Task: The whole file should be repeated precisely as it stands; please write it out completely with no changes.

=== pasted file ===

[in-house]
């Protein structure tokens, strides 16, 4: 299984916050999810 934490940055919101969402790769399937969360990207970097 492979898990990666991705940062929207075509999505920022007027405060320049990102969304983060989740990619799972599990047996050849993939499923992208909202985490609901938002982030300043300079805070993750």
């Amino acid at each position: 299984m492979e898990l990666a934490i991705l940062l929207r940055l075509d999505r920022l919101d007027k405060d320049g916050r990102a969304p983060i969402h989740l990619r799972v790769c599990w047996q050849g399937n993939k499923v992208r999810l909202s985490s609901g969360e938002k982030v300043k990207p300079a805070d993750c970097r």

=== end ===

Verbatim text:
[in-house]
């Protein structure tokens, strides 16, 4: 299984916050999810 934490940055919101969402790769399937969360990207970097 492979898990990666991705940062929207075509999505920022007027405060320049990102969304983060989740990619799972599990047996050849993939499923992208909202985490609901938002982030300043300079805070993750």
């Amino acid at each position: 299984m492979e898990l990666a934490i991705l940062l929207r940055l075509d999505r920022l919101d007027k405060d320049g916050r990102a969304p983060i969402h989740l990619r799972v790769c599990w047996q050849g399937n993939k499923v992208r999810l909202s985490s609901g969360e938002k982030v300043k990207p300079a805070d993750c970097r």